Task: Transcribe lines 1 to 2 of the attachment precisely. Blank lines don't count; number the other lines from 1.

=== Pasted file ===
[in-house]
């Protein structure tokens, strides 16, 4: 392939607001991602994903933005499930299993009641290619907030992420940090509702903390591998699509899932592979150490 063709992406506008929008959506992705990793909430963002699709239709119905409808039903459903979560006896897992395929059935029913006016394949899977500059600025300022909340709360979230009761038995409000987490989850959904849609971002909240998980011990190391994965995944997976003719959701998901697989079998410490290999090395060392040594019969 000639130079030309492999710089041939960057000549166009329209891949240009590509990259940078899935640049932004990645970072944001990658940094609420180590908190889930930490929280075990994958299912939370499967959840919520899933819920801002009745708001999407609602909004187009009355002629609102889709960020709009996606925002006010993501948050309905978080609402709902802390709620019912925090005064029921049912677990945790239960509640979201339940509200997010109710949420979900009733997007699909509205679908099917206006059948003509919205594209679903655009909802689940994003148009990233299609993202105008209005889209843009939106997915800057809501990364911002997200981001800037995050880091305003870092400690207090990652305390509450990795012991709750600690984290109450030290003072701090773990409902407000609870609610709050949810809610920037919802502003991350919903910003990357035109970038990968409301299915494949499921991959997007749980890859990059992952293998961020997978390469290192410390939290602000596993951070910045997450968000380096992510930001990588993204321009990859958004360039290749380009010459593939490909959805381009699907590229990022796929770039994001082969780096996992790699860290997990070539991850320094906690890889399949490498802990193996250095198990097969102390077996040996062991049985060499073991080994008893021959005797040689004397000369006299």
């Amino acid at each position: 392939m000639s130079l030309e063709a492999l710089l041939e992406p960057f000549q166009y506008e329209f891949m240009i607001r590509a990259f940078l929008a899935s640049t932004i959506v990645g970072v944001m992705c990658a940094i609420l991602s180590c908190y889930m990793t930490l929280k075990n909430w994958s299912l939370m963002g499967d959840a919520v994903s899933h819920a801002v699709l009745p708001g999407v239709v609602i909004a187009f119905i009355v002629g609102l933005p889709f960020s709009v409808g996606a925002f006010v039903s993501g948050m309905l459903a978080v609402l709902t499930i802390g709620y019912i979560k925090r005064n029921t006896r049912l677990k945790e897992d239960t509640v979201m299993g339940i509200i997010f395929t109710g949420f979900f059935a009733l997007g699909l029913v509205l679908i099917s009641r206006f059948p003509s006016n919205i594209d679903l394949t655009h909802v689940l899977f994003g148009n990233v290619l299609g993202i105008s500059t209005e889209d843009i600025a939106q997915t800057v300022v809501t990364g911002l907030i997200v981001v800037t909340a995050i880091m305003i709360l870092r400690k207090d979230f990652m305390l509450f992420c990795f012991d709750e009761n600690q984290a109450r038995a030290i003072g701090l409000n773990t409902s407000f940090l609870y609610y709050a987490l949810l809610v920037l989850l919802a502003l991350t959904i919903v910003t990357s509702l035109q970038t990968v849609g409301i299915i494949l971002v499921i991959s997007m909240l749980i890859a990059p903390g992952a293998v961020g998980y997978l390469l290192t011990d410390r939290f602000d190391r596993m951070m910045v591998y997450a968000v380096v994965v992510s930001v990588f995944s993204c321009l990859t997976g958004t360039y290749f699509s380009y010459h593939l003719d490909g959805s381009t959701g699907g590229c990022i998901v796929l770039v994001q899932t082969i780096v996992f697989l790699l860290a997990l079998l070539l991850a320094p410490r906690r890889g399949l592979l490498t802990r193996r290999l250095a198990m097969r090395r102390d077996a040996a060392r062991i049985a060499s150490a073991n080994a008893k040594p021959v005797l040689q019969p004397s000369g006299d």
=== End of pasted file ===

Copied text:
[in-house]
């Protein structure tokens, strides 16, 4: 392939607001991602994903933005499930299993009641290619907030992420940090509702903390591998699509899932592979150490 063709992406506008929008959506992705990793909430963002699709239709119905409808039903459903979560006896897992395929059935029913006016394949899977500059600025300022909340709360979230009761038995409000987490989850959904849609971002909240998980011990190391994965995944997976003719959701998901697989079998410490290999090395060392040594019969 000639130079030309492999710089041939960057000549166009329209891949240009590509990259940078899935640049932004990645970072944001990658940094609420180590908190889930930490929280075990994958299912939370499967959840919520899933819920801002009745708001999407609602909004187009009355002629609102889709960020709009996606925002006010993501948050309905978080609402709902802390709620019912925090005064029921049912677990945790239960509640979201339940509200997010109710949420979900009733997007699909509205679908099917206006059948003509919205594209679903655009909802689940994003148009990233299609993202105008209005889209843009939106997915800057809501990364911002997200981001800037995050880091305003870092400690207090990652305390509450990795012991709750600690984290109450030290003072701090773990409902407000609870609610709050949810809610920037919802502003991350919903910003990357035109970038990968409301299915494949499921991959997007749980890859990059992952293998961020997978390469290192410390939290602000596993951070910045997450968000380096992510930001990588993204321009990859958004360039290749380009010459593939490909959805381009699907590229990022796929770039994001082969780096996992790699860290997990070539991850320094906690890889399949490498802990193996250095198990097969102390077996040996062991049985060499073991080994008893021959005797040689004397000369006299």